After a day of sitting on our hands, we got antsy and decided to do something. My sister and her fiancé left to go be with his family in Texas as they had more room, and my dad wanted to know what was going on at home even though no one was allowed into the area, and there were road blocks everywhere. We didn’t care, and decided we were going to drive down and check on the house and the neighbors homes, etc. We filled up a bunch of gas cans because we had no idea if we could find gas once there, and the four of us drove down to Mandeville. Oh, my parents neighbors had also evacuated to Jackson so they took their car and went along as well. We were so nervous the whole ride down not knowing what to expect. We took some back roads to avoid road blocks, and were able to make it into the neighborhood. When we pulled onto my parents street, what I saw is a sight I will never forget, one that makes me cry to this very day. We later figured about 85 trees had been downed on the street, and out of a street of about 20 homes, only 2 did not have multiple tress going through the roof. I don’t just mean ON the roof, I mean slicing it down to the ground, cutting through homes like a knife. What used to be a beautiful wooded and shady street now looked barren, and all was quiet.
We were shocked yet again when my childhood home had ZERO trees through it. We felt so blessed. We have no idea how we were spared. There were trees down in our yard, one busted the water main, and one next door neighbor had 3 trees in his house, but ours was untouched. Sure there was crap EVERYWHERE in the yard, but the house was ok. We later concluded that a tornado came down our street, because the other streets didn’t look as bad as ours. based on the stories we heard from the couple of people that stayed, it sounds accurate.
This is the view from the front porch. You can see the giant tree the fell behind the car on the right, that one busted the water main, but nothing fell on the house.
Backyard. No we did not put the grill or furniture up against the house like that!
backyard See the huge tree below? We thought for sure it had fallen on the house. They later had it and about 5 other trees cut down. Everyone did. No one wanted to have these in their yard anymore.
My next door neighbors roof. He STAYED during the storm, and said it was the most awful experience. I cannot imagine how scary it was.
Another neighbors home, tree split it in half.
Our front yard. Note that we have a HUGE ditch in the yard, we think the water came up to the house and eventually everything drained to the ditch and stuffed it full of debris.
The boys did a lot of raking and bagging to get stuff out of the street, and poor Bobby had a terrible cold and felt so miserable. They also helped another neighbor rip up some carpet. It was SO hot outside the poor sick boy nearly passed out. While we worked, my mom and the neighbors that came down with us went and hunted for gas and luckily were able to get in line for some down the road. After cleaning up all day, we drove back to Jackson. We couldn’t stay, we had no water and no electricity and no food. It’s not like any stores were open, and they wouldn’t be for many weeks. We were thankful to find that one gas station. There was nothing else we could do except go back and wait.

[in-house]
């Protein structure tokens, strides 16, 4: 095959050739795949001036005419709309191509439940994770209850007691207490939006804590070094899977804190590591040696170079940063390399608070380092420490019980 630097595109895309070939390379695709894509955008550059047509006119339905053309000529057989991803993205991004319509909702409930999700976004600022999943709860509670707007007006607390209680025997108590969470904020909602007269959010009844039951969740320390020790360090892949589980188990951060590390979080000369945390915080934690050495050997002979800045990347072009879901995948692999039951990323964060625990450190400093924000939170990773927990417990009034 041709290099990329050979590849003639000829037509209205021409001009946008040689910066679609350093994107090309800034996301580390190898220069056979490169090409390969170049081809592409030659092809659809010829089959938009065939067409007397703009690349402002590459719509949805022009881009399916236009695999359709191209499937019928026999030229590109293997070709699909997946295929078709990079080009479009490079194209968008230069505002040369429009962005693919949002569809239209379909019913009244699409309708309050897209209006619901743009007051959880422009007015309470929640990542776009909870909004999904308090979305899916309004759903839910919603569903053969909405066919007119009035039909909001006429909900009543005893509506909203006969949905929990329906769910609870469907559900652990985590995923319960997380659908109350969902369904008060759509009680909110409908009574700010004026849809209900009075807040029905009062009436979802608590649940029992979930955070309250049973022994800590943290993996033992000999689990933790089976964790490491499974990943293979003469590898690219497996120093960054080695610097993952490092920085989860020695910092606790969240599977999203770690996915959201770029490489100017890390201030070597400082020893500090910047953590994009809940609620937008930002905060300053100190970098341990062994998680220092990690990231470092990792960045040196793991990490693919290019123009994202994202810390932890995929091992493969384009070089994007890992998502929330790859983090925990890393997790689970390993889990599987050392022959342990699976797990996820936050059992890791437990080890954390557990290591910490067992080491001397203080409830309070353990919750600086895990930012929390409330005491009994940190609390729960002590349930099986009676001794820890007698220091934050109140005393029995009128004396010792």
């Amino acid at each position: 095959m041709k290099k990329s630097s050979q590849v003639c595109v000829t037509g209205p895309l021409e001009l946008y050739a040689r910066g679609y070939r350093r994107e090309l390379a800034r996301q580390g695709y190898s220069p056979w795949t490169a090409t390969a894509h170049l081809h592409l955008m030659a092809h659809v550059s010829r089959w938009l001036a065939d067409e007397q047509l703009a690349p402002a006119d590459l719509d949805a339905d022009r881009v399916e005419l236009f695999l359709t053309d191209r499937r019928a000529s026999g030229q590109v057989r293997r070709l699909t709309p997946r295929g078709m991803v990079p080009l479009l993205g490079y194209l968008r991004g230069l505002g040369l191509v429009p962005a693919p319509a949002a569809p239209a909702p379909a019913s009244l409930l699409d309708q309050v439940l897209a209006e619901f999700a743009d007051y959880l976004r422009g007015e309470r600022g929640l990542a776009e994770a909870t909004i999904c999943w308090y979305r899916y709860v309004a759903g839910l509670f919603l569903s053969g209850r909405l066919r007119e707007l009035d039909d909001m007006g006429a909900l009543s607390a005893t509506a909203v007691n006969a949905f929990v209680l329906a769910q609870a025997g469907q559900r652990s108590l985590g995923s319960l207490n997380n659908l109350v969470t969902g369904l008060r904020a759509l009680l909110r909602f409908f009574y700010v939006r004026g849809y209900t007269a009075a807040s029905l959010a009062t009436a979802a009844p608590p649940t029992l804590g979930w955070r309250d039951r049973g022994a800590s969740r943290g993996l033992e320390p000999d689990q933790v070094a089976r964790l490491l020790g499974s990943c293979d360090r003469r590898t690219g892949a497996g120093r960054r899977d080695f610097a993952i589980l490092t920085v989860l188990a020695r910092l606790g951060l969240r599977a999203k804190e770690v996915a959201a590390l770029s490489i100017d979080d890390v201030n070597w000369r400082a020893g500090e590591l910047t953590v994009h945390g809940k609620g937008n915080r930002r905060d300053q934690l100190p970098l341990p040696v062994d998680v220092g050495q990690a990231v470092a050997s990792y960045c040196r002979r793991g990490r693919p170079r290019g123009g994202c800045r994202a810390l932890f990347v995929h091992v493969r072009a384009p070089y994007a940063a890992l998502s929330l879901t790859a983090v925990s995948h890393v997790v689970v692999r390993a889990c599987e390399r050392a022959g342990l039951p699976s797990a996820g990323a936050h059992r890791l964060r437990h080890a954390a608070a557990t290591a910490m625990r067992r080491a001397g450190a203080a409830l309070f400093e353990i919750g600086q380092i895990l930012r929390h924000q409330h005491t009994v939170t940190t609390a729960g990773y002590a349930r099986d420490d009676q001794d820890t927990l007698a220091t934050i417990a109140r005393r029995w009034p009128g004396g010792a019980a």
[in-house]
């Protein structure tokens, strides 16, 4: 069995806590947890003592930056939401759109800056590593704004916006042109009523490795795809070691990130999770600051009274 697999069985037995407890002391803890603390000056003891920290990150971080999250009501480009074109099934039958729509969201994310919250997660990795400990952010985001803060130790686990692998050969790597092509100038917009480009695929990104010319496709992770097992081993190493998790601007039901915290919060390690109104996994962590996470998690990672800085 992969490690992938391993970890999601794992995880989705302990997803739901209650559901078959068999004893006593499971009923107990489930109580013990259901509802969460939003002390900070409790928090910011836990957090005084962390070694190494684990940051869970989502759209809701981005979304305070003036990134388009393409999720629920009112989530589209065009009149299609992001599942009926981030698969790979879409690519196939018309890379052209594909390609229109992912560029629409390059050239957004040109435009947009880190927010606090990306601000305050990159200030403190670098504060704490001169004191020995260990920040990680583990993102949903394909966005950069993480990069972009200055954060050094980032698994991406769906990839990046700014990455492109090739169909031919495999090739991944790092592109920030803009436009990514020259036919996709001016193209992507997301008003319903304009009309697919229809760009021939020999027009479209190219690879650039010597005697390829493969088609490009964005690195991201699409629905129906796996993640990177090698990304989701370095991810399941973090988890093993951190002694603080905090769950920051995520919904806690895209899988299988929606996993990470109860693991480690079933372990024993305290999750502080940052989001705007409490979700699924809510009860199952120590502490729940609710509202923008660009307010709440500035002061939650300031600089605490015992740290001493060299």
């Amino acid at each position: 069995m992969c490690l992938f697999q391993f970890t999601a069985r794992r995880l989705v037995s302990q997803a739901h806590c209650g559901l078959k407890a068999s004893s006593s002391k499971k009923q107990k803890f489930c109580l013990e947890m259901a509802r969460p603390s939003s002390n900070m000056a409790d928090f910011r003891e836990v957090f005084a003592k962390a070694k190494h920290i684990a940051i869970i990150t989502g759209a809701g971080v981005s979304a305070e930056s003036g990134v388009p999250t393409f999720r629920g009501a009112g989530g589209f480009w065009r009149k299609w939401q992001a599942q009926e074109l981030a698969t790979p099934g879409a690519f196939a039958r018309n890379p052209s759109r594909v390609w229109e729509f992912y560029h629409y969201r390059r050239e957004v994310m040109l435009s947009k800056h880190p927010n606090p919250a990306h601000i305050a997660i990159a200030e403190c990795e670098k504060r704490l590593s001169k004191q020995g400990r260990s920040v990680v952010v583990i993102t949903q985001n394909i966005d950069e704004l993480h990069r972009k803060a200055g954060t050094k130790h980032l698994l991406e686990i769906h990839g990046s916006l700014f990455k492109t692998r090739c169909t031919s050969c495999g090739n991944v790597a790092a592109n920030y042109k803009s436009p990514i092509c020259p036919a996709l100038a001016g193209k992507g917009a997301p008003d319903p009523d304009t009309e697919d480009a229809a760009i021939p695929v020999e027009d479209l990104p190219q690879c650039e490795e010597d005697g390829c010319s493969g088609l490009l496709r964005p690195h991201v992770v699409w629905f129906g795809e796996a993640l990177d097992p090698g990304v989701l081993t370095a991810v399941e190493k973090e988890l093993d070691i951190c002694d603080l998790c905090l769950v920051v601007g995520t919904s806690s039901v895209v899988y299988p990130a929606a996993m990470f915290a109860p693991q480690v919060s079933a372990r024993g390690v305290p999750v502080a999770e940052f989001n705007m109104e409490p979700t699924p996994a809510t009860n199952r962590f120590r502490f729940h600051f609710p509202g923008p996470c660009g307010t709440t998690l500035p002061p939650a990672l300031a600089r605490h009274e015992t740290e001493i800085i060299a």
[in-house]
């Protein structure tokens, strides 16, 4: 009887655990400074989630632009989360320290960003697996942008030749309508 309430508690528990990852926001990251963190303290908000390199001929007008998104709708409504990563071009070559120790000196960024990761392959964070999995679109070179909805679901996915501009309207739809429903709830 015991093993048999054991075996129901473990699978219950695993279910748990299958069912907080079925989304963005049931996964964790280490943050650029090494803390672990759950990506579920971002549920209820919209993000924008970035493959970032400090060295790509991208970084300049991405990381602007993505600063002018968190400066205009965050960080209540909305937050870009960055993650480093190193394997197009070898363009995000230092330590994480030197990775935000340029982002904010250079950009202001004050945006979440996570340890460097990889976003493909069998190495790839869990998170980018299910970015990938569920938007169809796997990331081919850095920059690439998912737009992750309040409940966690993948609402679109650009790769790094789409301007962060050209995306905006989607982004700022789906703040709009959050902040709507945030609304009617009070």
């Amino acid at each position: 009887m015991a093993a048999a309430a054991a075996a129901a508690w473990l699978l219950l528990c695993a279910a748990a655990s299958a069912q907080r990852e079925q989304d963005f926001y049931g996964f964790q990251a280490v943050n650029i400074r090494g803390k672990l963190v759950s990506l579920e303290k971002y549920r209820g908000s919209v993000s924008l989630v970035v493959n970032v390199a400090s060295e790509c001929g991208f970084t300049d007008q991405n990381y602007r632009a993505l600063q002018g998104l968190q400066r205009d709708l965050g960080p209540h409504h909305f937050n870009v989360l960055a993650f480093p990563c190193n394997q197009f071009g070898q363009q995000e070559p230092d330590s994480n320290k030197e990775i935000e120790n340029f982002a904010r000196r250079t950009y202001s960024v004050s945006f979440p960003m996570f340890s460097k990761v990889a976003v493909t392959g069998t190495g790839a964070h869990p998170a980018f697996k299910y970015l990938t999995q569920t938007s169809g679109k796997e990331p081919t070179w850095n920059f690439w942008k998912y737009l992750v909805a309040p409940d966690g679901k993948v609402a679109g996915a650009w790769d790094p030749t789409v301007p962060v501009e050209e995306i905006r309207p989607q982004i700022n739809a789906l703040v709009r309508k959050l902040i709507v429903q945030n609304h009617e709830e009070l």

Meanwhile, we finally got word of my grandfather. He got trapped in the second story of his condo, the bottom was flooded. A man came by on a boat and gave him food a couple times, and finally he thought to ask for a phone to call the family. So at least we knew he was safe. My extended family had a lot of loss, flooded out homes, completely destroyed. One aunt and uncle had a house near the beach and were left with a slab. When we got back to the apartment, we went to the leasing office and begged to stay on a week by week basis. My family had nowhere to go. Thankfully they agreed, and my parents ended up staying over two weeks. Even when they went back, things were not “normal”. They had to go to the local Target parking lot where military men with big guns handed out MRE’s out of a truck so they could have something to eat. It was like being in a 3rd world country. Talk about the most eerie feeling. Being in America, and having to stand in line with soldiers guarding the area so you can get food.
A lot of people think things went back to normal after the storm, but the truth is it changed things forever. My dad’s business never fully recovered, the town I grew up in is now SUPER overpopulated because a lot of people moved from downtown to my town to be on higher ground. Locals tell time in reference to the hurricane. If we can’t remember what year something happened we say “was that before the storm or after?” and everyone knows exactly what you are talking about. If you Google “hurricane Katrina Mandeville, LA” you can see pictures from my hometown. My parents are lucky and live on high ground, but a lot of people that live near the lake and river completely lost their homes. The damage was a very widespread, and now that I live in Biloxi, MS which was hit VERY very hard, I still see, nine years later, that things are not the same. If you drive along the beach road, you will see more empty lots and slabs than you do businesses. It’s very, very sad.
I am sure I am missing a LOT of details, but it’s been 9 years. It’s something I will never forget, the uncertainty of it all was very scary, and every June we hold our breathe as hurricane season approaches, wondering if the next one will be the perfect storm.
QOTD: Ever been through a hurricane? it’s not fun.